‘Civic generation’ rolls up sleeves in record numbers

By Andrea Stone, USA TODAY

Jobs are scarce. Money is tight. A speedy economic recovery seems unlikely. Yet none of that has stopped the Millennial Generation from helping others.

Young adults who grew up in the shadow of the 9/11 attacks and saw the wreckage of Hurricane Katrina are volunteering at home and abroad in record numbers. The generation that learned in school to serve as well as to read and write, the Millennials were the first global Internet explorers even as they pioneered social networking for favorite causes at home.

PHOTOS: Millennials make a difference

“Community service is part of their DNA. It’s part of this generation to care about something larger than themselves,” says Michael Brown, co-founder and CEO of City Year, which places young mentors in urban schools. “It’s no longer keeping up with the Joneses. It’s helping the Joneses.”

Surveys show people born between 1982 and 2000 are the most civic-minded since the generation of the 1930s and 1940s, say Morley Winograd and Michael Hais, co-authors ofMillennial Makeover: MySpace, YouTube, and the Future of American Politics.

Unlike culturally polarized Baby Boomers or cynical Gen-Xers, this is “a generation of activist doers,” they write.

“Other generations were reared to be more individualistic,” Hais says. “This civic generation has a willingness to put aside some of their own personal advancement to improve society.”

Michelle Trahey, a Penn State marketing major, has turned down three job offers so she can work for two years in a New York City elementary school as a Teach for America corps member. Trahey, 22, says friends thought she was “crazy” since many college graduates can’t find jobs. Her parents weren’t pleased, either.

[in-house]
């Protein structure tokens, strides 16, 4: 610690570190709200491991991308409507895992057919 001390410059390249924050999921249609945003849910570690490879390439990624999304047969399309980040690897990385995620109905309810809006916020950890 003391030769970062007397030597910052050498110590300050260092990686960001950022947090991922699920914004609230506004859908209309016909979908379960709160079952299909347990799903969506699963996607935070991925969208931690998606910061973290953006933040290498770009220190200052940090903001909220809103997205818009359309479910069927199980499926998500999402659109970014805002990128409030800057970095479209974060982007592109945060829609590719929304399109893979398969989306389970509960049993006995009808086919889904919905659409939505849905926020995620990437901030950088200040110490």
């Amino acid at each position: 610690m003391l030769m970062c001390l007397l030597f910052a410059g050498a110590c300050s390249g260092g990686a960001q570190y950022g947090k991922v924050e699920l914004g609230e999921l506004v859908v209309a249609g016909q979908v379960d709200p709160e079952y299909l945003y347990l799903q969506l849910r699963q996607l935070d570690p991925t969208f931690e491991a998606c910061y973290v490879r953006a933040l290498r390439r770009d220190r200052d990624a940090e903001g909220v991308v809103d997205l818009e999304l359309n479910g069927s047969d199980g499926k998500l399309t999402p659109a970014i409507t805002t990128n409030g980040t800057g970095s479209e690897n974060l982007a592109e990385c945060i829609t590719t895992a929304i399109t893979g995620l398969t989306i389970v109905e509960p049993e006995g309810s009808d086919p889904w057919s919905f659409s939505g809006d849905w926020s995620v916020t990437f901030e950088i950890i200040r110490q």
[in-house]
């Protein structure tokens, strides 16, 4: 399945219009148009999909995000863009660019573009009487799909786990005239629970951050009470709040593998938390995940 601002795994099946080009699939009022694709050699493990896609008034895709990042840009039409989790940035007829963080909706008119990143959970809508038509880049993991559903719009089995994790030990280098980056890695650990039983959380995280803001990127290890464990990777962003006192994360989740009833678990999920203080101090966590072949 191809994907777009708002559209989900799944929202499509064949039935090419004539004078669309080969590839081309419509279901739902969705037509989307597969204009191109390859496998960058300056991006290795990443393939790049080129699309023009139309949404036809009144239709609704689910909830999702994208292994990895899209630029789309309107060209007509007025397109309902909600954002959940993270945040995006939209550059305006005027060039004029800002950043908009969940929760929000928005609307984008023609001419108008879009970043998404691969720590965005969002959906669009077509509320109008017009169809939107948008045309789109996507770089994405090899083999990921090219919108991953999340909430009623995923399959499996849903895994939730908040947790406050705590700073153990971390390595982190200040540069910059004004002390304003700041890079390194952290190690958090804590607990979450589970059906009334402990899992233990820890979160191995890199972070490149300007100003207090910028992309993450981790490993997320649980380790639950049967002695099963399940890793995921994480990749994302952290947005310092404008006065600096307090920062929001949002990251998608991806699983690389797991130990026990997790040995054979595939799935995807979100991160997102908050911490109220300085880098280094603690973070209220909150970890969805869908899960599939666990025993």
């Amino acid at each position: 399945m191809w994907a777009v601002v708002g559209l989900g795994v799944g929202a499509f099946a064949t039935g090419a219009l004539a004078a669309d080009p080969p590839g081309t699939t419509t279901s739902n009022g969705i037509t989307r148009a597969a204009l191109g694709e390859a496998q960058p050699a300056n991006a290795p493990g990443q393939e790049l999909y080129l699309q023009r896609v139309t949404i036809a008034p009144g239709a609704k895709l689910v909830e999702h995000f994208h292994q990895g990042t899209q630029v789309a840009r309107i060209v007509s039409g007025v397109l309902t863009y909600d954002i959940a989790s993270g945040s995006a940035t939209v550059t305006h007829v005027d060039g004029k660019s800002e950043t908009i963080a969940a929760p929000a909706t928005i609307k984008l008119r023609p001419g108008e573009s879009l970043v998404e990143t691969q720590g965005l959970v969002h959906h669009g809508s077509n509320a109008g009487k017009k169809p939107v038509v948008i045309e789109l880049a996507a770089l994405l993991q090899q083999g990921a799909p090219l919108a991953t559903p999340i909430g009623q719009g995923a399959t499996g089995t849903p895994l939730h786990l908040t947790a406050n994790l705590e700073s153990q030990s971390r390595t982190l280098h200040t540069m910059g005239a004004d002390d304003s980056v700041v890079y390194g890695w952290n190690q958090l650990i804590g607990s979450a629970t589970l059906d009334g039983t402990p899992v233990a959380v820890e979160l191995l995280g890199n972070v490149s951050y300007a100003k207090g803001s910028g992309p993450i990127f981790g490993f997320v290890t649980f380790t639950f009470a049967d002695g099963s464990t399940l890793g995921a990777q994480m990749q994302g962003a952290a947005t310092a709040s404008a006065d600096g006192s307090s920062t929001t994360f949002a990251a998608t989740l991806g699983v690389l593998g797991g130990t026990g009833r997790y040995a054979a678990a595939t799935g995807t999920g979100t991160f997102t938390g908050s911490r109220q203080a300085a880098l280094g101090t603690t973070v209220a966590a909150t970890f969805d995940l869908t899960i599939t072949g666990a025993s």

“My passion is helping people and making a difference,” she says. “This is the perfect time for me not to focus on business. … If I don’t do this now, I may never have this opportunity again.”

Trahey is among 3,700 college graduates who will join Teach for America next fall. Nearly 25,000 applied, a 37% increase over 2007 and the most since the program began in 1990, says spokeswoman Amy Rabinowitz. Nearly every government-funded service program has seen applications spike.

City Year, where monthly stipends are about $1,000, saw applications triple last year. Applications to the Peace Corps, which sends volunteers to work in other countries, are up 16%. AmeriCorps, which sends young adults into schools, health clinics, parks and other local organizations, has three applicants for every slot.

The Corporation for National and Community Service, the federal agency that oversees Ameri Corps and other programs, says volunteer rates for ages 16-24 nearly doubled from 1989 through 2005, from 12.3% to 23%.

Winograd says those are the peak formative years for Gen-Xers and Millennials. He says it was rare for those now in their 30s and 40s to perform community service in high school. More than 80% of Millennials did it, often because it was required.